By Brittany Muddamalle
My husband and I knew, early on what we were signing up for. While we both grew up in the US, we were raised in two very different cultures. If we were going to start a family together, we were going to have to blend two distinct cultures. We never hesitated. My husband was very comfortable with western culture and I was excited to learn more about Indian culture.
We both knew it would be a lot of work to make our intercultural relationship work, but we loved each other and knew we could to it. It would take patience, a lot of communication, and an open mind.
We were immediately faced with situations that required us to blend cultures after we got married. One of those was how involved our families would be in our life.
My family was always there for us, but understood we wanted some space and independence as we figured out what we wanted our life to look like. They would give us advice, but ultimately knew we would decide what we wanted on our own. My husband’s family took a more hands on approach in supporting us. They wanted the best for us and often times that meant telling us what to do.
Even after we started to have kids, I saw this wouldn’t change. I was very surprised to see how both of our families decided to help us. My family would wait for us to ask and then would jump on the chance. They understood that we wanted to figure out how to be parents on our own. My husband’s side of the family didn’t wait. They jumped in and told us what they thought was best. My father-in-law even moved in with us for the first few months after we had each of our babies.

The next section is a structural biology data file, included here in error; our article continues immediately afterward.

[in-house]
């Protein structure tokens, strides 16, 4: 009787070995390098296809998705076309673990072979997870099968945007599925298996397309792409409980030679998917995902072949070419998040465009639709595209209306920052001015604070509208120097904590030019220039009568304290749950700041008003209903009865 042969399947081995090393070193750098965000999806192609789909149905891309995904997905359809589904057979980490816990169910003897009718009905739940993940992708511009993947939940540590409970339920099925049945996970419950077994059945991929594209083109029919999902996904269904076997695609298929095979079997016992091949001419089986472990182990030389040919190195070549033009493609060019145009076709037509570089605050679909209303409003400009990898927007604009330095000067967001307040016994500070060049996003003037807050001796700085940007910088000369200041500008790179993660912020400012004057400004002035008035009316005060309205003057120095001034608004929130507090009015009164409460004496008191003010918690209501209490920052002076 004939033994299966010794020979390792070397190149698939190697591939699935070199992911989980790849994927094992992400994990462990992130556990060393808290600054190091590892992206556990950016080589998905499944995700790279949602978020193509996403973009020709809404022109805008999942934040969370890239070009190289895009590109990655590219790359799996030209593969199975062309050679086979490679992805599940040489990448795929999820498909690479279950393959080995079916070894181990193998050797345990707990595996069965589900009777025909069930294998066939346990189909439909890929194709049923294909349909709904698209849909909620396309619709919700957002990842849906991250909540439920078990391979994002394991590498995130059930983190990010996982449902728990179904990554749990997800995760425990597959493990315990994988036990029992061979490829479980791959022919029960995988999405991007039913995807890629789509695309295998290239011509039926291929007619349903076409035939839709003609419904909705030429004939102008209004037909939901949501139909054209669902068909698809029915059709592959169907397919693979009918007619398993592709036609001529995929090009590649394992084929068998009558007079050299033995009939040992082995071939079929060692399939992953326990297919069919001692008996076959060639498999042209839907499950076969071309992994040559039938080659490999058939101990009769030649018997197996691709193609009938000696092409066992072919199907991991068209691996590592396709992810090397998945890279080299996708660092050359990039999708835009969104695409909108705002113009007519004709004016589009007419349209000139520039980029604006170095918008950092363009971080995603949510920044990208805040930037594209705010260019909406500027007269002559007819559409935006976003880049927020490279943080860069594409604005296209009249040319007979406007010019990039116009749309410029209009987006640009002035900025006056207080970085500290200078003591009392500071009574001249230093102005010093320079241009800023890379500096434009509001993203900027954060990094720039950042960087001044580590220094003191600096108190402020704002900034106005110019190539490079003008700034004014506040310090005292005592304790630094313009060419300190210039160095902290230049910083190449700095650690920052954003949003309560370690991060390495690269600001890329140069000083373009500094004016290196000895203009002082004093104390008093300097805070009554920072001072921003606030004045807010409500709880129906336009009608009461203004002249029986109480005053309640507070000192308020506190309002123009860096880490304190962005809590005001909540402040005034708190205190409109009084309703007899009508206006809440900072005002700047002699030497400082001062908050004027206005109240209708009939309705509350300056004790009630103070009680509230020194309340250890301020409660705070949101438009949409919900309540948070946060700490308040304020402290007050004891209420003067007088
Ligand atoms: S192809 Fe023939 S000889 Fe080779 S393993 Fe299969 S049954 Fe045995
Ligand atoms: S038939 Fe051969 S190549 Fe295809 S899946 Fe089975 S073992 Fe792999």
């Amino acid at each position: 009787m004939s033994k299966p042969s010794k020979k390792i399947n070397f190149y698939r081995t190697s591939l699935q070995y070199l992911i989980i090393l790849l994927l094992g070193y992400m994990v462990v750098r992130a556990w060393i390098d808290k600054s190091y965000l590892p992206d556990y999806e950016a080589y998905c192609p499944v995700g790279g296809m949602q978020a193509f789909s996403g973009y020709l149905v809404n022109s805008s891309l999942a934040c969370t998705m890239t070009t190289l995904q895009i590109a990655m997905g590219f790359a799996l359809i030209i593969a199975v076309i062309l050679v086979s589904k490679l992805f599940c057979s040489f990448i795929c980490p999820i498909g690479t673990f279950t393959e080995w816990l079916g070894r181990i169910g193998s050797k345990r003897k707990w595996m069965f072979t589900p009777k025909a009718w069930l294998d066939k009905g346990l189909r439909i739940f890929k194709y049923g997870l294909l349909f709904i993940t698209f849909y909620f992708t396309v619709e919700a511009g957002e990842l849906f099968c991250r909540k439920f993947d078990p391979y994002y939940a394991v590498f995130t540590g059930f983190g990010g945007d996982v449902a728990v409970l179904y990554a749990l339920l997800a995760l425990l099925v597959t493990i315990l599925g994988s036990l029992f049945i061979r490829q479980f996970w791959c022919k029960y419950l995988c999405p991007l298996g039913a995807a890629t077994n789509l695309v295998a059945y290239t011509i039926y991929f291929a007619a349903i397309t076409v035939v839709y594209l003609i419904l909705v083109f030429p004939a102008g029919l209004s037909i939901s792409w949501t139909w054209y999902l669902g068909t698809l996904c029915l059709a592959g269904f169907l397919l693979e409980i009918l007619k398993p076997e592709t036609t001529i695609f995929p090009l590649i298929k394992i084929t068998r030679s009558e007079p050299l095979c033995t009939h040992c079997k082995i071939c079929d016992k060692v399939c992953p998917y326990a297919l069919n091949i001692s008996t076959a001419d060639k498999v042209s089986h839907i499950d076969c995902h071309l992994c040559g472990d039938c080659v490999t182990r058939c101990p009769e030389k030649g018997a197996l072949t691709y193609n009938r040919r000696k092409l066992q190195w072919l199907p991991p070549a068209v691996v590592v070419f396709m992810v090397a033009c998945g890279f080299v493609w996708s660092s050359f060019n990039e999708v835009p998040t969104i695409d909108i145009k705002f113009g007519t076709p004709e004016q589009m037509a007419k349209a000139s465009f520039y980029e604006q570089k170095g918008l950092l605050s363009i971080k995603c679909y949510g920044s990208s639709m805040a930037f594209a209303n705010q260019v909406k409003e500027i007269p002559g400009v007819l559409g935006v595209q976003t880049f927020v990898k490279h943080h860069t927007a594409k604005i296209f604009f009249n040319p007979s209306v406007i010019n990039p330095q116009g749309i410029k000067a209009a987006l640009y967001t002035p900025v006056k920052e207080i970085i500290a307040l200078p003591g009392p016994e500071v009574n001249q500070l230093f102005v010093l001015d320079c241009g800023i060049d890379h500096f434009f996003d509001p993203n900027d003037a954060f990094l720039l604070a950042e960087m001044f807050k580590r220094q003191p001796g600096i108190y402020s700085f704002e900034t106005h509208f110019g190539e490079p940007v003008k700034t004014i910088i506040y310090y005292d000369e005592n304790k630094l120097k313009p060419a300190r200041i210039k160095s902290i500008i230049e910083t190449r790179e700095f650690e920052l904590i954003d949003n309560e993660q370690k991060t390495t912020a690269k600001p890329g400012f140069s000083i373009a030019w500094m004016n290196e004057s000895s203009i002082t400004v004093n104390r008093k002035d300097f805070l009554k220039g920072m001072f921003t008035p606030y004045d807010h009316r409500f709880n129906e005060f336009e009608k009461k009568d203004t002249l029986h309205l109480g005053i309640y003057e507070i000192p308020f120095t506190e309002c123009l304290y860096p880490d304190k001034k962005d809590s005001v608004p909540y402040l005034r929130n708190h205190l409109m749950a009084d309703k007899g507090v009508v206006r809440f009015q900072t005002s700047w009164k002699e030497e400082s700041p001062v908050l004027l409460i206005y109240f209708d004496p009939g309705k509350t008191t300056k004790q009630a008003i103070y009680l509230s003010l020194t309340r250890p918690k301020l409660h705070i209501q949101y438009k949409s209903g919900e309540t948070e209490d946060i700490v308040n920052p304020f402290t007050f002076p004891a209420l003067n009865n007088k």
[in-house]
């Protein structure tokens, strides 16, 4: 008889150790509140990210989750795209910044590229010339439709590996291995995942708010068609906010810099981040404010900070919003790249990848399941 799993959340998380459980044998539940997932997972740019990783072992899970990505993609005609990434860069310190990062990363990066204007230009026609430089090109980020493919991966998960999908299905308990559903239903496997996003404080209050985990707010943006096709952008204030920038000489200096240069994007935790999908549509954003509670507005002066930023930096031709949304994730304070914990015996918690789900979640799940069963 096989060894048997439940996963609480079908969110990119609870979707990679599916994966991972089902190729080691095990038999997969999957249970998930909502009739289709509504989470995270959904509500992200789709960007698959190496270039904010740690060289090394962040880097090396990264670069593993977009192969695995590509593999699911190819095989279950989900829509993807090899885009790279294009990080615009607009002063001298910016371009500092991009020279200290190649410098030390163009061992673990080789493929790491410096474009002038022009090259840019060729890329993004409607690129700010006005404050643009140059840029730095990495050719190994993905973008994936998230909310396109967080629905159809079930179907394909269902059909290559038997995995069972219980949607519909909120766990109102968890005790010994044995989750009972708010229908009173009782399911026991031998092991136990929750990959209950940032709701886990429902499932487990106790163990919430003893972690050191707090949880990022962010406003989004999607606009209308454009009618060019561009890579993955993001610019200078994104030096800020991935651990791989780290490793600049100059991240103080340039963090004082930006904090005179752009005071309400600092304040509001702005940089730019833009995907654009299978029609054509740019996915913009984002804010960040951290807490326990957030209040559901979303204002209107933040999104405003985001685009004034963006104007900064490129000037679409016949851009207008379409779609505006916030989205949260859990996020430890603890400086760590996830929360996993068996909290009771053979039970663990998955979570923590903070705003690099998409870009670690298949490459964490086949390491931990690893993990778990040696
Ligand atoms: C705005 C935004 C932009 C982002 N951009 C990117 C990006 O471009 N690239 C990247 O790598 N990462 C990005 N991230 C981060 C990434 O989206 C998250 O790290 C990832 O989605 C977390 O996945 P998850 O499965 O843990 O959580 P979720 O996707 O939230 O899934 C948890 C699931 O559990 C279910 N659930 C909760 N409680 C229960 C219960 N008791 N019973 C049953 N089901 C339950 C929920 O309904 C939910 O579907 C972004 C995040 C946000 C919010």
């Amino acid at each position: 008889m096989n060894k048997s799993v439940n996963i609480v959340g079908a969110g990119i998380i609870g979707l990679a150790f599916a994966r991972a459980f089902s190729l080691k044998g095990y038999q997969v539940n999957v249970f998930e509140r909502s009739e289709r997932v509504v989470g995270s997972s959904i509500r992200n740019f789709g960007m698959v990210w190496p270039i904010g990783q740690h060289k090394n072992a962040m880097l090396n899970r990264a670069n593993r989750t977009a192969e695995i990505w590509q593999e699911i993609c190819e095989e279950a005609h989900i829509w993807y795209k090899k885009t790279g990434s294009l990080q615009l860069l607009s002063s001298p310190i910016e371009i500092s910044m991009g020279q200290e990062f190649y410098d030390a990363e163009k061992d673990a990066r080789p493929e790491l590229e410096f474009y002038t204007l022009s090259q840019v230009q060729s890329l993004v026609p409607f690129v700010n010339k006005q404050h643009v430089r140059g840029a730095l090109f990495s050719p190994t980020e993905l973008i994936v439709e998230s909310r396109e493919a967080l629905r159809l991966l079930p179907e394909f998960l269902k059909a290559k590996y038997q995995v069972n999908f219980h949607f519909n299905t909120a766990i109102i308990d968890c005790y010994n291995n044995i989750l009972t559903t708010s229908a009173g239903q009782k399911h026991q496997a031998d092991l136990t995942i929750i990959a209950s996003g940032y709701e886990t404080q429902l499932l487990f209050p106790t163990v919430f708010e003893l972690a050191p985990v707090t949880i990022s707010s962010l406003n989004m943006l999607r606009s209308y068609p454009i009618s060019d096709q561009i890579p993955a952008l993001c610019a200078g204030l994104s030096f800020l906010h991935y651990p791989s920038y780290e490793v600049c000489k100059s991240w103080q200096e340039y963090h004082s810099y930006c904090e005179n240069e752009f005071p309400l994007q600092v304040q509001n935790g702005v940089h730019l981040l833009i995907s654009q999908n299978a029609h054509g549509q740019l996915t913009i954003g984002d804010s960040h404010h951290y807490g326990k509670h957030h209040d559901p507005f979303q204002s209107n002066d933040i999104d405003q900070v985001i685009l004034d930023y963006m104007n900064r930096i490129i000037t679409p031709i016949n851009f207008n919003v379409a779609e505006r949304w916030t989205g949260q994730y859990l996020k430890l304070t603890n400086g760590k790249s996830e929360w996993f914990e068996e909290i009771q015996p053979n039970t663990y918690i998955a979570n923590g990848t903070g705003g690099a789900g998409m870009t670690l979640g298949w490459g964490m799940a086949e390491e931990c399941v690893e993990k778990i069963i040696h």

It took me some time to adjust to how close my husband’s family was. They acted as a family unit. Even thought we were parents, we were expected to head all advice. I always thought my family was close, but they took it to a new level. Both of our families have always been there for us and they have done it in completely different ways.
I knew situations like this would come up as we raised our children. My husband and I grew up differently and our families functioned differently as well. What I didn’t realize was that our families would be faced with similar situations. We signed up to be in an intercultural relationship and that meant we signed up our families as well.
Along with the different names for family members, the hierarchy it stood for was different in my husband’s family.
In a typical American family, these terms all held significant importance. It meant you were something more than just a friend. It also showed where you stood in the family. Grandparents were extremely important and close to the top; whereas cousins were lower on the list. My husband’s side didn’t look at the hierarchy the same way. They looked at all elders as equal. You needed to respect anyone older than you. If an aunty told you to do something, you would listen just like you would if it was your own mother.
I don’t think any of us realized this would be an issue because none of us had ever faced this before. This was hard for my family because they were so excited to be called uncle, grandma, and grandpa. They wanted to hold that special place in their lives. That place that no one else would ever have.